Snailfish species discovered in Atacama trench.
Picture a fish. No matter what type you picked, you probably imagined a colorful, scaled creature with fins, gills, and puckered lips (or maybe a toothy open jaw if you went in the shark direction).
A lot of the fish we think of as particularly “fishy” have one thing in common: They come from just a tiny portion of the ocean. By some estimates, humans have explored only a fifth of Earth’s seas, which cover the majority of the planet. The fish that we’re familiar with are just a small sample of the diversity of life underwater.
Three new species of fish, discovered by a massive team of researchers exploring the Atacama trench, highlight that diversity. The blue, pink, and purple Atacama snailfish (a temporary name) were caught by a camera that had been submerged, with bait, to some 26,000 feet (about 8,000 meters). The snailfish’s blobby, translucent bodies look like ghostly tadpoles, and they appear to have very few bones. A report on the fish was presented at this week’s 2018 Challenger Conference, which is focused on marine biology and held at Newcastle University in the UK.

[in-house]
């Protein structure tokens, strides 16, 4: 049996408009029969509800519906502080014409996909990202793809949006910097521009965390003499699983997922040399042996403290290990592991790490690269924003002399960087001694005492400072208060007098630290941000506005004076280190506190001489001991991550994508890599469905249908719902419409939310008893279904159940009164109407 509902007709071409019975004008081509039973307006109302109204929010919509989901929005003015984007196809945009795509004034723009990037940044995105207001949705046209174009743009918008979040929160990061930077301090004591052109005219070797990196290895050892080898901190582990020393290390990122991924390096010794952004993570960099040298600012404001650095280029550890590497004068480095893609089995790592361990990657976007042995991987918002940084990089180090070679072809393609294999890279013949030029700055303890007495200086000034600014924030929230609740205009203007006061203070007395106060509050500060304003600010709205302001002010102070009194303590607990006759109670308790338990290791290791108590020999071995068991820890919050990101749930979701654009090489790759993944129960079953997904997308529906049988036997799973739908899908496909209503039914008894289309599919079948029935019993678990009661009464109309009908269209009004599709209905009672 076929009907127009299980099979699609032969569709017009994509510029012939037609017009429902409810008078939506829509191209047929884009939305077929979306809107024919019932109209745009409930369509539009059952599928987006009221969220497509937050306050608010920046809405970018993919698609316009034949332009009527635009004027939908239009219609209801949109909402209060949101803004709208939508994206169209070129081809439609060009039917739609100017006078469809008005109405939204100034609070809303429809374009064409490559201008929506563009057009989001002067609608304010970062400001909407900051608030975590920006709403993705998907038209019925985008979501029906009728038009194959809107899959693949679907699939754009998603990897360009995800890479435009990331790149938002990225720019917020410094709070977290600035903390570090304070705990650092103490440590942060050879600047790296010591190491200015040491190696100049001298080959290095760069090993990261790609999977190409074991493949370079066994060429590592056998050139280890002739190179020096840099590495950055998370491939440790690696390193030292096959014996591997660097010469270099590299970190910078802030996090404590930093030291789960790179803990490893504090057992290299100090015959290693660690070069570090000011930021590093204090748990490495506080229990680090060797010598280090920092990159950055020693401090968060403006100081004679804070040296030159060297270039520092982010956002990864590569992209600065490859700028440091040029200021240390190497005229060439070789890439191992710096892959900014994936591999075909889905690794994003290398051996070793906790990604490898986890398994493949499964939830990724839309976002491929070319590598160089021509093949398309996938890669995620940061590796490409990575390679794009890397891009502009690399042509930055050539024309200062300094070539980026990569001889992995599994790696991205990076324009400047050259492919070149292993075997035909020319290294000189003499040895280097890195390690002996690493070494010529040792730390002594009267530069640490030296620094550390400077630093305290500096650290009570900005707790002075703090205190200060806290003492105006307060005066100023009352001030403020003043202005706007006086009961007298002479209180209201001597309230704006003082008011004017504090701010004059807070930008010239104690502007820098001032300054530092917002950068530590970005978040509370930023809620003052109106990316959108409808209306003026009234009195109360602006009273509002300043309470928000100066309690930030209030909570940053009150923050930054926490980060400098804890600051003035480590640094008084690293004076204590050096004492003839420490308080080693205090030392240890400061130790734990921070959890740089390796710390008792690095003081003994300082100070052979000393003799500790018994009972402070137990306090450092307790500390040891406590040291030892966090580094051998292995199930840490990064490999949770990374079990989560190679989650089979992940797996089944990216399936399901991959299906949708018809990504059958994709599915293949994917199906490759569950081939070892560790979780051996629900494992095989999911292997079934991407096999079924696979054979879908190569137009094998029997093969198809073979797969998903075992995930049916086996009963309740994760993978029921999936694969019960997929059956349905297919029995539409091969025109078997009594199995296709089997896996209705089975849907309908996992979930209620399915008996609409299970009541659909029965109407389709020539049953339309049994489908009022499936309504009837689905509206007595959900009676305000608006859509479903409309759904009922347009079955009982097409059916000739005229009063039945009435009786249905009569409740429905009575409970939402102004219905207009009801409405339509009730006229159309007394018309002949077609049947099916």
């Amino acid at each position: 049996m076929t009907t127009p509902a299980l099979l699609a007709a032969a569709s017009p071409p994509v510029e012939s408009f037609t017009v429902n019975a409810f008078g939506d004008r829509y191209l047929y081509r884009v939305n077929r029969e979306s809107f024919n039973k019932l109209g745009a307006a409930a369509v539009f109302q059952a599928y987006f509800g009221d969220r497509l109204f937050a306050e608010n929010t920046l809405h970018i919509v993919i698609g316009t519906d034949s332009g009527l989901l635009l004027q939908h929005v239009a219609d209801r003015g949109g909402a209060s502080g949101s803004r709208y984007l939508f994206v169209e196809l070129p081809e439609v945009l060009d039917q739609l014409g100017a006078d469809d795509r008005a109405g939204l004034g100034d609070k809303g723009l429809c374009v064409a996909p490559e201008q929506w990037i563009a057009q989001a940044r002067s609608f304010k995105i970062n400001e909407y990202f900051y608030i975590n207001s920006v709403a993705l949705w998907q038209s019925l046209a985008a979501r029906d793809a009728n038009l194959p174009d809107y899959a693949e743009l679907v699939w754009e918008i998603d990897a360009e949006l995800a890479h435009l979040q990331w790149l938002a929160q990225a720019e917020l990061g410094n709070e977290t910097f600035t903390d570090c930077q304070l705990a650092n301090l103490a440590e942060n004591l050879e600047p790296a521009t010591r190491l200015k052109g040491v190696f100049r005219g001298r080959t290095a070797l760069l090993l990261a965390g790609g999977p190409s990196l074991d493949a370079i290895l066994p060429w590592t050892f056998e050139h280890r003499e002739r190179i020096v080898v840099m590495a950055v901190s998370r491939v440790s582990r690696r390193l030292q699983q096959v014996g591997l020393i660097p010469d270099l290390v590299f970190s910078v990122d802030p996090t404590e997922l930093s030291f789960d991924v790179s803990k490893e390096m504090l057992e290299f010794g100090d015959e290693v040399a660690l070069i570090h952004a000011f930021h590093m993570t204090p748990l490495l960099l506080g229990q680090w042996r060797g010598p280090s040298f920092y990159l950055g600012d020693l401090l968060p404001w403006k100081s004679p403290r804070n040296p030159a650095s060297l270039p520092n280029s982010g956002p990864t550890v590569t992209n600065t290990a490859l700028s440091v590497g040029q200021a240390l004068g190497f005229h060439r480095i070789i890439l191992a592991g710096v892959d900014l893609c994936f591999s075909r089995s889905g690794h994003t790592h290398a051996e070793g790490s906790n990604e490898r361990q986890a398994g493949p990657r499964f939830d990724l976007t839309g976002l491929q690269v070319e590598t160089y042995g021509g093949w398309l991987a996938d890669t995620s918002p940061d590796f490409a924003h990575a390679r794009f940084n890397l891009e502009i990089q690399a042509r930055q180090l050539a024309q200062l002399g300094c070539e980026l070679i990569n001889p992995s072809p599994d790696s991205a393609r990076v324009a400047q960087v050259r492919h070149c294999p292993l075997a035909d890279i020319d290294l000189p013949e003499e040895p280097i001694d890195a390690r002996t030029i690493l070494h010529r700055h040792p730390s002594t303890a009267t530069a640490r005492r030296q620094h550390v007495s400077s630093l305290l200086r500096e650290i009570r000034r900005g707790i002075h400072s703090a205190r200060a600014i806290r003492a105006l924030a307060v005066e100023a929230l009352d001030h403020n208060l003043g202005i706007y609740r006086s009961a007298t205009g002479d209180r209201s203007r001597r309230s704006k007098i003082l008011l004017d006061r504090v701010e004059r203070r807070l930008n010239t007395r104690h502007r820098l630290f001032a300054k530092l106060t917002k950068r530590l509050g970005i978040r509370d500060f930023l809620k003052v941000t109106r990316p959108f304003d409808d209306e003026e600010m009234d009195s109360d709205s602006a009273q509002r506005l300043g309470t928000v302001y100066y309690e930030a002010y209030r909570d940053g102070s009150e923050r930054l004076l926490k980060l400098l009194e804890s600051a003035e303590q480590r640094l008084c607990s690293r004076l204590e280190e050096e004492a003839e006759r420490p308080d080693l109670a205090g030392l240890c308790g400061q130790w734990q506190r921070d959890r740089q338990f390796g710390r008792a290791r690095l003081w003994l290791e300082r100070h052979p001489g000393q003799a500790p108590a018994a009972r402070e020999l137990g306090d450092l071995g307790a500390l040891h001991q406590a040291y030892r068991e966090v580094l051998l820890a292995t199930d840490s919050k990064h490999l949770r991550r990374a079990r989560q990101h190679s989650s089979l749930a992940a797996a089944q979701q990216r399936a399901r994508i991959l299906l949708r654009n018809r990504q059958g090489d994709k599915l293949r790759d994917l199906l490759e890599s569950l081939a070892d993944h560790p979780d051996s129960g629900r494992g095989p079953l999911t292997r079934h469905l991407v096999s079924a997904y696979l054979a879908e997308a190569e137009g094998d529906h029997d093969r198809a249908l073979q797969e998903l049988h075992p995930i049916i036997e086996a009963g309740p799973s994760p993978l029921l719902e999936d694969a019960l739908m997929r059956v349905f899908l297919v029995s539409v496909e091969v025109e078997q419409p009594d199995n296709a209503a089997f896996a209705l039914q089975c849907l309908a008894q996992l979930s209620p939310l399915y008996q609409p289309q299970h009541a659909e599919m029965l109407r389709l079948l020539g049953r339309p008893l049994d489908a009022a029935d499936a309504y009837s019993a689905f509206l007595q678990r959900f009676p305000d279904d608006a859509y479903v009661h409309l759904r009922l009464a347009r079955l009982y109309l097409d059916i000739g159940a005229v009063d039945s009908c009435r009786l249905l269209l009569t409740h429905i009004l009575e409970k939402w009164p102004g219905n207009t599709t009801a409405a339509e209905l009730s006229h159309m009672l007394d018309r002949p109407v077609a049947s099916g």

Based on the 400 or so known species of snailfish, the team was able to identify their discovery as part of that family, also known as sea snails or lumpsuckers for their feeding style. A cousin of the Atacama snailfish, the Marianas snailfish, is the deepest-dwelling fish ever discovered, inhabiting depths below 26,600 ft.
Because their habitat is in the deepest trenches of the ocean, Atacama snailfish live without the fear of predation; five miles is an awfully deep dive for a meal. They have also adapted beautifully to their environment. “The hardest structures in their bodies are the bones in their inner ear, which give them balance, and their teeth,” Thomas Linley, a marine biologist at Newcastle, said in a statement. Otherwise, the fish are made of a gooey substance that relies on the crushing pressure of the deep ocean—some 2,500 times what we land-dwellers are used to, according to Smithsonian—to hold their bodies together.
Unfortunately, these evolutionary lifehacks come with a price: When brought to the surface, the snailfish “melted” apart. Researchers were able to preserve one, which is currently being studied further, but the effort of retrieving and storing these fish means they will likely never be as understood as more easily accessible animals, like those that live near the surface of the ocean or on land.